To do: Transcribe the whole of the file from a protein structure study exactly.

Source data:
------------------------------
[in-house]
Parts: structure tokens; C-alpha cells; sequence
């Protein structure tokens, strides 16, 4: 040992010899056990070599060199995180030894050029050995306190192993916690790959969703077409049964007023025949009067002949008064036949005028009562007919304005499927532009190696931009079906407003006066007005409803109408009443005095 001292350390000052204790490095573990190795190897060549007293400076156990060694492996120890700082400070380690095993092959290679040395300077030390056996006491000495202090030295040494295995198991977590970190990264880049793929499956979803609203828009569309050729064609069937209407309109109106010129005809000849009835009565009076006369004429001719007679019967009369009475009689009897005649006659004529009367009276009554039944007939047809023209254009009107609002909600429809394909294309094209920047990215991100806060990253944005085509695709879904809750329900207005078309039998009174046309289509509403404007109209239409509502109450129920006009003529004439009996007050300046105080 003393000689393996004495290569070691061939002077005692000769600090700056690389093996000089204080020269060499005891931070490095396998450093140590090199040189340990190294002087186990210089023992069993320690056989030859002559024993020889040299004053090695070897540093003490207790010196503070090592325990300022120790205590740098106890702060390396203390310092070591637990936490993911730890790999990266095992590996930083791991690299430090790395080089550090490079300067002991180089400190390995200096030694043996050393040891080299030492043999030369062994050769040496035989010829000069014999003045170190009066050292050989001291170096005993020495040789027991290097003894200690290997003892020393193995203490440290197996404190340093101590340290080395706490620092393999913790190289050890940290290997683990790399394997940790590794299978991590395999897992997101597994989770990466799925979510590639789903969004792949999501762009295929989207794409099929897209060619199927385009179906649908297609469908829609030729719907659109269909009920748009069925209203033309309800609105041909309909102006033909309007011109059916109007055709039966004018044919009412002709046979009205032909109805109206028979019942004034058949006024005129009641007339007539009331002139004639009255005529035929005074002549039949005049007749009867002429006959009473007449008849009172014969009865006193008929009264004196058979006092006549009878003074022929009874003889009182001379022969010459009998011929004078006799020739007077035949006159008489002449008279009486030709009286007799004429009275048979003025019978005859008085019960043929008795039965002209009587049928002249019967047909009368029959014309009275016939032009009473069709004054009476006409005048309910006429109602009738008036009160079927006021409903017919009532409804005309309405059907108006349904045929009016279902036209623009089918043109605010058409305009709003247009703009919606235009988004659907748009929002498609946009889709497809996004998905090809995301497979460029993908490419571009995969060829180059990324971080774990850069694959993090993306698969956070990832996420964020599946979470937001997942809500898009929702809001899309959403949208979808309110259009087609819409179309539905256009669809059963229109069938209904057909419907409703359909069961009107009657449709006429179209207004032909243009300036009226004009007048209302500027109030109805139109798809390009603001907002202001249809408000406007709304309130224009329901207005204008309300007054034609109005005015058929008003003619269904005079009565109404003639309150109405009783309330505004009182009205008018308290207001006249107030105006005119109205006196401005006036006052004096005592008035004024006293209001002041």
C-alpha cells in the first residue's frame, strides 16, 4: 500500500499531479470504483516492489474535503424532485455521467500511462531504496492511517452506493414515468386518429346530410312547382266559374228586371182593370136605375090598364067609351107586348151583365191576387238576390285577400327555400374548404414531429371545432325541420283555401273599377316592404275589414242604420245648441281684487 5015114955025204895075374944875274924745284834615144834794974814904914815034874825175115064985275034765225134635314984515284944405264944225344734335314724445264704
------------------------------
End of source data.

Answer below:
[in-house]
Parts: structure tokens; C-alpha cells; sequence
């Protein structure tokens, strides 16, 4: 040992010899056990070599060199995180030894050029050995306190192993916690790959969703077409049964007023025949009067002949008064036949005028009562007919304005499927532009190696931009079906407003006066007005409803109408009443005095 001292350390000052204790490095573990190795190897060549007293400076156990060694492996120890700082400070380690095993092959290679040395300077030390056996006491000495202090030295040494295995198991977590970190990264880049793929499956979803609203828009569309050729064609069937209407309109109106010129005809000849009835009565009076006369004429001719007679019967009369009475009689009897005649006659004529009367009276009554039944007939047809023209254009009107609002909600429809394909294309094209920047990215991100806060990253944005085509695709879904809750329900207005078309039998009174046309289509509403404007109209239409509502109450129920006009003529004439009996007050300046105080 003393000689393996004495290569070691061939002077005692000769600090700056690389093996000089204080020269060499005891931070490095396998450093140590090199040189340990190294002087186990210089023992069993320690056989030859002559024993020889040299004053090695070897540093003490207790010196503070090592325990300022120790205590740098106890702060390396203390310092070591637990936490993911730890790999990266095992590996930083791991690299430090790395080089550090490079300067002991180089400190390995200096030694043996050393040891080299030492043999030369062994050769040496035989010829000069014999003045170190009066050292050989001291170096005993020495040789027991290097003894200690290997003892020393193995203490440290197996404190340093101590340290080395706490620092393999913790190289050890940290290997683990790399394997940790590794299978991590395999897992997101597994989770990466799925979510590639789903969004792949999501762009295929989207794409099929897209060619199927385009179906649908297609469908829609030729719907659109269909009920748009069925209203033309309800609105041909309909102006033909309007011109059916109007055709039966004018044919009412002709046979009205032909109805109206028979019942004034058949006024005129009641007339007539009331002139004639009255005529035929005074002549039949005049007749009867002429006959009473007449008849009172014969009865006193008929009264004196058979006092006549009878003074022929009874003889009182001379022969010459009998011929004078006799020739007077035949006159008489002449008279009486030709009286007799004429009275048979003025019978005859008085019960043929008795039965002209009587049928002249019967047909009368029959014309009275016939032009009473069709004054009476006409005048309910006429109602009738008036009160079927006021409903017919009532409804005309309405059907108006349904045929009016279902036209623009089918043109605010058409305009709003247009703009919606235009988004659907748009929002498609946009889709497809996004998905090809995301497979460029993908490419571009995969060829180059990324971080774990850069694959993090993306698969956070990832996420964020599946979470937001997942809500898009929702809001899309959403949208979808309110259009087609819409179309539905256009669809059963229109069938209904057909419907409703359909069961009107009657449709006429179209207004032909243009300036009226004009007048209302500027109030109805139109798809390009603001907002202001249809408000406007709304309130224009329901207005204008309300007054034609109005005015058929008003003619269904005079009565109404003639309150109405009783309330505004009182009205008018308290207001006249107030105006005119109205006196401005006036006052004096005592008035004024006293209001002041």
C-alpha cells in the first residue's frame, strides 16, 4: 500500500499531479470504483516492489474535503424532485455521467500511462531504496492511517452506493414515468386518429346530410312547382266559374228586371182593370136605375090598364067609351107586348151583365191576387238576390285577400327555400374548404414531429371545432325541420283555401273599377316592404275589414242604420245648441281684487 5015114955025204895075374944875274924745284834615144834794974814904914815034874825175115064985275034765225134635314984515284944405264944225344734335314724445264704